In an interview in 2019, Bladee unveiled a key moment in his mythos: the time he was struck by lightning during a visit to Thailand. He was far away from his home in Sweden and felt he couldn’t go to the hospital, so he just decided to sleep it off. “I was sure I was gonna die, but I didn’t,” he remembered. “I felt like an angel or something.” It wasn’t the first time the young artist and Drain Gang co-founder—born Benjamin Reichwald—had taken a moment of negativity or trauma and turned it into an existential revelation.
Bladee has made his name on vast, genre-blurring pop music that’s shot through with a delirious, new-age-y optimism. Over euphoric synth arrangements that recall the colorful history of internet rap, the aqueous sounds of chillout rooms at clubs, and Arthur Russell’s first-thought-best-thought pop music, he sings of seeing divine beings, ascending to heaven, and sharing the peace and equanimity he feels with others. As he put it earlier this year, in a bar that feels like a mission statement, “Beauty is my drug, I’m the pusher.” Cryptic yet ecstatic, he’s a true believer in the transcendent power of pop. On his new solo album, Spiderr, he continues to imbue every beat and breath with the urge to pursue a deeper spiritual truth.
Produced almost entirely by frequent collaborator Whitearmor—with some assists from Sad Boys affiliate Gud and Joakim Benon (best known as a member of the dreamy Swedish duo jj)—Spiderr works within a familiar palette of celestial synth arrangements and heavy-lidded, stream-of-consciousness emotion. Lead single “Drain Story” builds on the shapeshifting sound that Bladee has favored over the last few years, full of stuttering percussion, squirming synth, and breathy ad-libs. On paper, it’s not a lot different from PC Music’s pop prismatics, or the Adderall-addled anthemics of plugg, but Bladee’s gauzy falsetto is a calming presence amid the maelstrom, promising peace and answers to life’s most complicated questions. “Give you something to believe in,” he sings. “I got that something that you’ve been seeking.”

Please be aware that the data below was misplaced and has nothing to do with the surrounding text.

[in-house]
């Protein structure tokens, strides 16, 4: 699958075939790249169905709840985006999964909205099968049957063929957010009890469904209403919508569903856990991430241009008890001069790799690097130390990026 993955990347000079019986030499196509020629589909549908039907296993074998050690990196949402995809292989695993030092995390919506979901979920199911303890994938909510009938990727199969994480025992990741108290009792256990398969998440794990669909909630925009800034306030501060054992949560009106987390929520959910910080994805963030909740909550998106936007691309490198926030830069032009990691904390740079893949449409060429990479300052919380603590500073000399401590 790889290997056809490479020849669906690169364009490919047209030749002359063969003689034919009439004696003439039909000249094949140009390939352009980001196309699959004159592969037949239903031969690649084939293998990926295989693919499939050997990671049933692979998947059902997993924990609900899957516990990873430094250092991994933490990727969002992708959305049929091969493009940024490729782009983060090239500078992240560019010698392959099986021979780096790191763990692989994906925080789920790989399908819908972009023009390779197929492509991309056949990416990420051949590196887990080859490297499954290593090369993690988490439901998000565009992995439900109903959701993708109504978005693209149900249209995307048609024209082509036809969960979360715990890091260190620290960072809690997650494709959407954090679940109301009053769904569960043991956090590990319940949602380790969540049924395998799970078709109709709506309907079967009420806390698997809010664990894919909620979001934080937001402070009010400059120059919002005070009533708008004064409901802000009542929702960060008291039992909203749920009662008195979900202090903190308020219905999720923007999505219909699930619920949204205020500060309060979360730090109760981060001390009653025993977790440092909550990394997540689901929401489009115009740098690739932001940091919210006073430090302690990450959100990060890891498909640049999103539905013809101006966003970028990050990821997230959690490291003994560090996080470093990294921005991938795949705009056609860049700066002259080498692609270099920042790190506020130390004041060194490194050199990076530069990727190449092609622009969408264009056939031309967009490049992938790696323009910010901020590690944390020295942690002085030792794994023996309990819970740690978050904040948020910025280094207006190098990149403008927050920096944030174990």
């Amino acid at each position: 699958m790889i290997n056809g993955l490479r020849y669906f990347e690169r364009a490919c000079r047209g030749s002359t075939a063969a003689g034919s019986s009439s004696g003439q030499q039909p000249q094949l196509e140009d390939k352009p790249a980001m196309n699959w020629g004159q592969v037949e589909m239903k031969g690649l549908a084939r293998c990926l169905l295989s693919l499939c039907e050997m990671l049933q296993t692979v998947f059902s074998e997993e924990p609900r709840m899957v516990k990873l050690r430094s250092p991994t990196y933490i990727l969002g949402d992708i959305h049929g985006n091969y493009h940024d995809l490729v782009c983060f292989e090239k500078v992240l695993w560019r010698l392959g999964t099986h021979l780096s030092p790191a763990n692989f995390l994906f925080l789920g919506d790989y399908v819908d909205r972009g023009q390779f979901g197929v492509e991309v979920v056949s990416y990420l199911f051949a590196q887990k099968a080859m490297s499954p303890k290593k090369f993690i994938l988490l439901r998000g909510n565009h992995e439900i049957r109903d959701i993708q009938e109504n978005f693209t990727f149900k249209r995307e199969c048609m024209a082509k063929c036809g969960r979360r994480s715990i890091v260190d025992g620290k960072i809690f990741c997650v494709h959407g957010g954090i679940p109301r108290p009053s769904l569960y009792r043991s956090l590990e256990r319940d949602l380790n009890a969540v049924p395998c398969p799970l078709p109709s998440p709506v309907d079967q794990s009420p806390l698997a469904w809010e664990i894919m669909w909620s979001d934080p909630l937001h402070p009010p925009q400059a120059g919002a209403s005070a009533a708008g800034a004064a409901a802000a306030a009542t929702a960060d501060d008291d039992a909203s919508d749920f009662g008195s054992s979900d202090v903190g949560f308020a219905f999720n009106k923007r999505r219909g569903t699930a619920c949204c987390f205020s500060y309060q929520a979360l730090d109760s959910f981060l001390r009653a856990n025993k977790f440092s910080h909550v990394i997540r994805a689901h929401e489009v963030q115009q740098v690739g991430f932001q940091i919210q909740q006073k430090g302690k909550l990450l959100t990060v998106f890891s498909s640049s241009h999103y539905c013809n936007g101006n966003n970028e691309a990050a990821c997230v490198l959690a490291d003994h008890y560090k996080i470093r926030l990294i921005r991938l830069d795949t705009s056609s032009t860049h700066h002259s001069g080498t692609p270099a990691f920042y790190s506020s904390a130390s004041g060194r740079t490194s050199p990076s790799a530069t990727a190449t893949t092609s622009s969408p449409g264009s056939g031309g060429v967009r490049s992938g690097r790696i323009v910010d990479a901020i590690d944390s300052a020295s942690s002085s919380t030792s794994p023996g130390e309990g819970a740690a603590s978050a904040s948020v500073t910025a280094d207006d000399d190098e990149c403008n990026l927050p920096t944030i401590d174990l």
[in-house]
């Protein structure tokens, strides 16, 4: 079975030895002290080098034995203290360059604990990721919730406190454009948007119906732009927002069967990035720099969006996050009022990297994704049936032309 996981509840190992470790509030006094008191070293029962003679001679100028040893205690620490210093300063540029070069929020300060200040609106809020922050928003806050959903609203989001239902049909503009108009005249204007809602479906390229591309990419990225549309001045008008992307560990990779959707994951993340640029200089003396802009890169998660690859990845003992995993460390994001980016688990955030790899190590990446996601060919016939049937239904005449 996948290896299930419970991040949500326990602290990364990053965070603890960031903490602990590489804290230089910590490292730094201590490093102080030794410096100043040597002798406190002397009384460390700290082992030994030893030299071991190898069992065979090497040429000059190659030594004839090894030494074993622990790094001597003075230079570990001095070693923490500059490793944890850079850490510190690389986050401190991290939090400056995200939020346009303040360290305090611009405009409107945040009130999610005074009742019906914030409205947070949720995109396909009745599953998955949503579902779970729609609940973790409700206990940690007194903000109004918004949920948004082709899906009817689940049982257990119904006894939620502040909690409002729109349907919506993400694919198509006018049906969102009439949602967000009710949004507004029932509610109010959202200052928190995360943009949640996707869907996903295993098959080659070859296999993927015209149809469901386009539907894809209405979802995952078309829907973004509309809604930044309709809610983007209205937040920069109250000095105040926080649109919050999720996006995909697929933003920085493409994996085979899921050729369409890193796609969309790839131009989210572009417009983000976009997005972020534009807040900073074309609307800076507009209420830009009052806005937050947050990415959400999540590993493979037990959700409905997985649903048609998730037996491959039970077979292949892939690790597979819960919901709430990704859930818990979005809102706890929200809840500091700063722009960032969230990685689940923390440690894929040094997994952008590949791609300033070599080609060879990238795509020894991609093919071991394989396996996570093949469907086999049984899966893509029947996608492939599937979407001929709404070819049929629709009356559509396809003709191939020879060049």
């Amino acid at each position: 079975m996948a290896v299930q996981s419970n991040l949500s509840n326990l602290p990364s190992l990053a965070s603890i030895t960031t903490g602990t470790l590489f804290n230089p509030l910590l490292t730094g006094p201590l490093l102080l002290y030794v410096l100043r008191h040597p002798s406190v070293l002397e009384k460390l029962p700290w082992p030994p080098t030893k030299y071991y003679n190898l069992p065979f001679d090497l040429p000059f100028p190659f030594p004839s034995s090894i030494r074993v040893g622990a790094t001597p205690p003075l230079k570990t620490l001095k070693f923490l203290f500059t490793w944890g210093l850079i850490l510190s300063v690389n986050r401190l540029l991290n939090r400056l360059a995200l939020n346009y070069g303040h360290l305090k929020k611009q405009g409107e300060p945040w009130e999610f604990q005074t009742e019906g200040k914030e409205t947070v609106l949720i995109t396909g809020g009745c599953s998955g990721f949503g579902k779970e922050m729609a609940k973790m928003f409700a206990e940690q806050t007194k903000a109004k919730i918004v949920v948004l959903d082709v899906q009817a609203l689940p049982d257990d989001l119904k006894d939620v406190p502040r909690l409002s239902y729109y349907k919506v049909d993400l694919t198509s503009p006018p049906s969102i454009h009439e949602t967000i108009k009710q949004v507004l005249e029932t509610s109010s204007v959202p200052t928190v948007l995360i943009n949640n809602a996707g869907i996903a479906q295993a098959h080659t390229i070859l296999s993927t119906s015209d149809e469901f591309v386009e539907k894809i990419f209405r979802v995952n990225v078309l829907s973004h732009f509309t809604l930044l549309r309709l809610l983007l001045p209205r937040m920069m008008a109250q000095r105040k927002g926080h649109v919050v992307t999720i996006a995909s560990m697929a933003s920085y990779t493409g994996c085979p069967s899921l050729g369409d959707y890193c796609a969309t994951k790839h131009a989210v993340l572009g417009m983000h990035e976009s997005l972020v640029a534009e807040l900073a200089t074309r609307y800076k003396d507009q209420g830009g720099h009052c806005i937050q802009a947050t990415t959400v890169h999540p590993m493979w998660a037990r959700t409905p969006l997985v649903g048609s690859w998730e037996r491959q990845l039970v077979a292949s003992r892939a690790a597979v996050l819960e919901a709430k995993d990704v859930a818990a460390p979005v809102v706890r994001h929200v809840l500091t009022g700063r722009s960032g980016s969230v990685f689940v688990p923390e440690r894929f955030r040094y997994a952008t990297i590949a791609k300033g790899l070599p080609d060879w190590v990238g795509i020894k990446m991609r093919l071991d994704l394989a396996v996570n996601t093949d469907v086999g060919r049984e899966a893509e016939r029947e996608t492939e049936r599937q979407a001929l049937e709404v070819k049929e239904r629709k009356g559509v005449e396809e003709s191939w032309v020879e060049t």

Spiderr is more dense and, at times, more compelling than other recent Drain Gang releases because it isn’t purely euphoric; Bladee digs into the darker side of his existential meandering as well. “I Am Slowly But Surely Losing Hope” is exactly what its title promises, a tenuous exploration of weakness, dejection, and despair. It’s one of the most tumultuous arrangements in Bladee’s catalog to date, pairing the chattering electronics that have become Whitearmor’s signature with ragged guitars—a reminder that the members of Drain Gang first united over the shredded sounds of hardcore punk. Though it’s a tense track, full of meditations on loneliness and a plea for a slow death, it makes the album’s lighter moments all the more striking.
Throughout his career, Bladee has occasionally tried to undercut these more moving moments with a brittle sense of humor (and he does so here too, proclaiming on “Dresden ER” that “Life is but a joke”). But he’s at his most affecting when he’s at his most sincere—offering enigmatic, koan-like wisdom over dreamy production that often threatens to drift away into the ether. It’s a vision of pop that’s grounded in real emotion but shrouded in otherworldly mystery. In the process, he re-establishes himself as a kind of musical mystic, unspooling hazy spiritual truths to an increasingly devoted cult of followers.